And I don't blame them actually. Whatever your political beliefs, it's hard to face up to the possibility of compromising your child's education when you know that if you act alone it will make no difference. That's why admissions lotteries are the only answer. They'd give schools a better chance of having the all-important mix of social backgrounds that transforms schools.
Although many middle-class parents desperately want their children to go to good schools, they also – myself included – don't really want their children to go to socially exclusive schools. I wouldn't sacrifice the former desire for the latter, but I would give up my preference for walking my child round to our local school in favour of a lottery system that was fairer for everyone.
Queen Liz knows how to play the fame game
It wasn't so long ago that Elizabeth Taylor was rumoured to be at death's door. For nearly three years she retreated to a specially-built hospital room at her house where she reportedly took painkillers for a back condition and ate pack after pack of organic biscuits while "bedecked", as she likes to call it, in her beloved diamonds.
Now she's resurfaced, aged 78, and a "source" has told a magazine that she's engaged to be married for the ninth time. The lucky man is Jason Winters and he's a Hollywood agent 29 years her junior. Taylor has told the press she loves Winters although her bitchy gay coterie have apparently scoffed at the idea that this is a real marriage.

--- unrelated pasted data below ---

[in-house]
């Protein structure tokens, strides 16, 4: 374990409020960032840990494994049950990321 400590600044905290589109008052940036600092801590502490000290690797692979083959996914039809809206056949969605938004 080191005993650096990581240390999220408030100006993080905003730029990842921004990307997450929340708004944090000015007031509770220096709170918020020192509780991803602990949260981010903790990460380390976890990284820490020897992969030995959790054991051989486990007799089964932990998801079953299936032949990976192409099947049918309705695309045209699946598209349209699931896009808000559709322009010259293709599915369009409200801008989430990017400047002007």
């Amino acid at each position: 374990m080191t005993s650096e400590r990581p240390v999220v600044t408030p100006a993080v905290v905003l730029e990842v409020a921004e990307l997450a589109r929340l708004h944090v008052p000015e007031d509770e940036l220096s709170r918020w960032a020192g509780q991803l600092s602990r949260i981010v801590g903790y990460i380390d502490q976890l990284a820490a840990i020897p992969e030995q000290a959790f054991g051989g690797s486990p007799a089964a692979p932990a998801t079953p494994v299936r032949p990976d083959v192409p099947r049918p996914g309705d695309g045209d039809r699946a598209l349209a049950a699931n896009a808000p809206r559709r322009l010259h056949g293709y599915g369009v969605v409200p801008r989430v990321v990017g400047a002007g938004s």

Not that Winters is after her money – he's got his own – but it's insinuated that the real object of Liz's affection is the Gloria Swanson role in a planned re-make of Sunset Boulevard. They say the romance is a stunt to let Hollywood know the "queen of the cougars" is back in business. I say, do you really need to be swimming with the sharks at 78, Liz? (She was winched into a tank full recently in Hawaii.) Go back to bed and enjoy your biscuits.
I salute this mischievous pair
Richard Dawkins and Christopher Hitchens want to arrest the Pope. I haven't heard anything so cheering since Cheryl told Ashley where to go. The atheist friends have been consulting lawyers in preparation for Pope Benedict XVI's planned visit to the UK this September. It seems they want him clapped in handcuffs the minute he sets foot on British soil, then put on trial for his alleged cover-up of sexual abuse in the Catholic church. Last week, Dawkins called the Pope a "leering villain in a frock" in the Washington Post and said his first instinct was to cover up scandal.
The Vatican has suggested that the Pope is immune from prosecution because he is a foreign head of state, but lawyers for Dawkins and Hitchens are convinced that they could get over this. The Vatican is not recognised as a state in international law, they say. What with the Italian Bishop who has suggested that Jews are behind the current criticism of the Catholic church, I can't help enjoying the mischievous idea of the Pope's arrest. I salute Dawkins and Hitchens for the sheer inventive irreverence of it. Of course, it'll never happen – but, for this godless duo, it would be like all their Christmases had come at once if it did.Reuse content